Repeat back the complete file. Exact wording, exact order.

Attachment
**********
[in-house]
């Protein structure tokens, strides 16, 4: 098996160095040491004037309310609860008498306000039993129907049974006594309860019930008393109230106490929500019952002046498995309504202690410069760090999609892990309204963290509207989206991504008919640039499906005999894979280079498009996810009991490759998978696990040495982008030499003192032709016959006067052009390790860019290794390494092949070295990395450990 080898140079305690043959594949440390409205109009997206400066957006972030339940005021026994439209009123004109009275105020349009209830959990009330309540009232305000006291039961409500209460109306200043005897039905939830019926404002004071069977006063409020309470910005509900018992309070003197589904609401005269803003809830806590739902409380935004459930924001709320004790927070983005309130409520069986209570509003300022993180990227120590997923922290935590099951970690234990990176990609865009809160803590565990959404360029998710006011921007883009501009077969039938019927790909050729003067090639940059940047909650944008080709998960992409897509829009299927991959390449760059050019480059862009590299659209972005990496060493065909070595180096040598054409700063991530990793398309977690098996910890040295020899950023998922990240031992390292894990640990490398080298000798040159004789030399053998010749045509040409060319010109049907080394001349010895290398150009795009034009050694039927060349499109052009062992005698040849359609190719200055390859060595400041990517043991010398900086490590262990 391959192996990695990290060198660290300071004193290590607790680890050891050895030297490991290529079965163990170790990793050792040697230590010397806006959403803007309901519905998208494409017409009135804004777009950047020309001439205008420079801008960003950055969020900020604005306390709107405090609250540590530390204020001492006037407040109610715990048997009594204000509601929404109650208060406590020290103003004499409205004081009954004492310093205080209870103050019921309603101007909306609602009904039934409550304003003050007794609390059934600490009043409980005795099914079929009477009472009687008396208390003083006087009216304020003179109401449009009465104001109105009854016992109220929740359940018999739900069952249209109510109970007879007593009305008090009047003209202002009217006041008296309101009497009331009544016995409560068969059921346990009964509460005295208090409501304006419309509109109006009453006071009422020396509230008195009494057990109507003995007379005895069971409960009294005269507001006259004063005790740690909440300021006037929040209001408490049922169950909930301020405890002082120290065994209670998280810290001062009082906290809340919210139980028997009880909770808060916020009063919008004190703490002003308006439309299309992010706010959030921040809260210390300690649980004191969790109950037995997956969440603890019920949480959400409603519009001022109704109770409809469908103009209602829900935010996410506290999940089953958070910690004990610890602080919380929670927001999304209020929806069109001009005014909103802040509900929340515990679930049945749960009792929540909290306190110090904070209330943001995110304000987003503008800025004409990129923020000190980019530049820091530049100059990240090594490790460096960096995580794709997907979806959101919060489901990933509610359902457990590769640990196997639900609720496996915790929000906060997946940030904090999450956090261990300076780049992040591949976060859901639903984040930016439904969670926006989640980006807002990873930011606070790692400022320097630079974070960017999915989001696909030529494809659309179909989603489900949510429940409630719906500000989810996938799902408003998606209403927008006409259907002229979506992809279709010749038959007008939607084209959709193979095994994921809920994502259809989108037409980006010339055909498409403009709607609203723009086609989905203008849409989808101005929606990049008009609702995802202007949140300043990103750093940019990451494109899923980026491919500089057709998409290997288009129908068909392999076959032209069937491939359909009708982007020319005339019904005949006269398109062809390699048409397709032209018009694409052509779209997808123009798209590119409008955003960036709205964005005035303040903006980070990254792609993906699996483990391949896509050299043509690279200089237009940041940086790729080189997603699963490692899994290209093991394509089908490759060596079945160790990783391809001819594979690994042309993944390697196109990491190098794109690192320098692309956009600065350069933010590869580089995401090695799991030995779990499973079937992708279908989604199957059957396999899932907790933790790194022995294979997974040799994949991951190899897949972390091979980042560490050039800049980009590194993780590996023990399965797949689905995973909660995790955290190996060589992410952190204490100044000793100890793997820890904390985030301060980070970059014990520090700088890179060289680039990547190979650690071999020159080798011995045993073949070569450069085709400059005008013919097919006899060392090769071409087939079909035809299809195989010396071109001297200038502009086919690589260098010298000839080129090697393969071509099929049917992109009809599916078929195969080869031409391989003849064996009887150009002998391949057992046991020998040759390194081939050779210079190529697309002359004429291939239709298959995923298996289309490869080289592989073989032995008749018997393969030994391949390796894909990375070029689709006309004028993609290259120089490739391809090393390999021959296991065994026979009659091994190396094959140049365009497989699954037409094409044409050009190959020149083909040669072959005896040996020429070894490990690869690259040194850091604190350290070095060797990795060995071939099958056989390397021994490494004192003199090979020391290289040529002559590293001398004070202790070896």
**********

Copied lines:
[in-house]
């Protein structure tokens, strides 16, 4: 098996160095040491004037309310609860008498306000039993129907049974006594309860019930008393109230106490929500019952002046498995309504202690410069760090999609892990309204963290509207989206991504008919640039499906005999894979280079498009996810009991490759998978696990040495982008030499003192032709016959006067052009390790860019290794390494092949070295990395450990 080898140079305690043959594949440390409205109009997206400066957006972030339940005021026994439209009123004109009275105020349009209830959990009330309540009232305000006291039961409500209460109306200043005897039905939830019926404002004071069977006063409020309470910005509900018992309070003197589904609401005269803003809830806590739902409380935004459930924001709320004790927070983005309130409520069986209570509003300022993180990227120590997923922290935590099951970690234990990176990609865009809160803590565990959404360029998710006011921007883009501009077969039938019927790909050729003067090639940059940047909650944008080709998960992409897509829009299927991959390449760059050019480059862009590299659209972005990496060493065909070595180096040598054409700063991530990793398309977690098996910890040295020899950023998922990240031992390292894990640990490398080298000798040159004789030399053998010749045509040409060319010109049907080394001349010895290398150009795009034009050694039927060349499109052009062992005698040849359609190719200055390859060595400041990517043991010398900086490590262990 391959192996990695990290060198660290300071004193290590607790680890050891050895030297490991290529079965163990170790990793050792040697230590010397806006959403803007309901519905998208494409017409009135804004777009950047020309001439205008420079801008960003950055969020900020604005306390709107405090609250540590530390204020001492006037407040109610715990048997009594204000509601929404109650208060406590020290103003004499409205004081009954004492310093205080209870103050019921309603101007909306609602009904039934409550304003003050007794609390059934600490009043409980005795099914079929009477009472009687008396208390003083006087009216304020003179109401449009009465104001109105009854016992109220929740359940018999739900069952249209109510109970007879007593009305008090009047003209202002009217006041008296309101009497009331009544016995409560068969059921346990009964509460005295208090409501304006419309509109109006009453006071009422020396509230008195009494057990109507003995007379005895069971409960009294005269507001006259004063005790740690909440300021006037929040209001408490049922169950909930301020405890002082120290065994209670998280810290001062009082906290809340919210139980028997009880909770808060916020009063919008004190703490002003308006439309299309992010706010959030921040809260210390300690649980004191969790109950037995997956969440603890019920949480959400409603519009001022109704109770409809469908103009209602829900935010996410506290999940089953958070910690004990610890602080919380929670927001999304209020929806069109001009005014909103802040509900929340515990679930049945749960009792929540909290306190110090904070209330943001995110304000987003503008800025004409990129923020000190980019530049820091530049100059990240090594490790460096960096995580794709997907979806959101919060489901990933509610359902457990590769640990196997639900609720496996915790929000906060997946940030904090999450956090261990300076780049992040591949976060859901639903984040930016439904969670926006989640980006807002990873930011606070790692400022320097630079974070960017999915989001696909030529494809659309179909989603489900949510429940409630719906500000989810996938799902408003998606209403927008006409259907002229979506992809279709010749038959007008939607084209959709193979095994994921809920994502259809989108037409980006010339055909498409403009709607609203723009086609989905203008849409989808101005929606990049008009609702995802202007949140300043990103750093940019990451494109899923980026491919500089057709998409290997288009129908068909392999076959032209069937491939359909009708982007020319005339019904005949006269398109062809390699048409397709032209018009694409052509779209997808123009798209590119409008955003960036709205964005005035303040903006980070990254792609993906699996483990391949896509050299043509690279200089237009940041940086790729080189997603699963490692899994290209093991394509089908490759060596079945160790990783391809001819594979690994042309993944390697196109990491190098794109690192320098692309956009600065350069933010590869580089995401090695799991030995779990499973079937992708279908989604199957059957396999899932907790933790790194022995294979997974040799994949991951190899897949972390091979980042560490050039800049980009590194993780590996023990399965797949689905995973909660995790955290190996060589992410952190204490100044000793100890793997820890904390985030301060980070970059014990520090700088890179060289680039990547190979650690071999020159080798011995045993073949070569450069085709400059005008013919097919006899060392090769071409087939079909035809299809195989010396071109001297200038502009086919690589260098010298000839080129090697393969071509099929049917992109009809599916078929195969080869031409391989003849064996009887150009002998391949057992046991020998040759390194081939050779210079190529697309002359004429291939239709298959995923298996289309490869080289592989073989032995008749018997393969030994391949390796894909990375070029689709006309004028993609290259120089490739391809090393390999021959296991065994026979009659091994190396094959140049365009497989699954037409094409044409050009190959020149083909040669072959005896040996020429070894490990690869690259040194850091604190350290070095060797990795060995071939099958056989390397021994490494004192003199090979020391290289040529002559590293001398004070202790070896």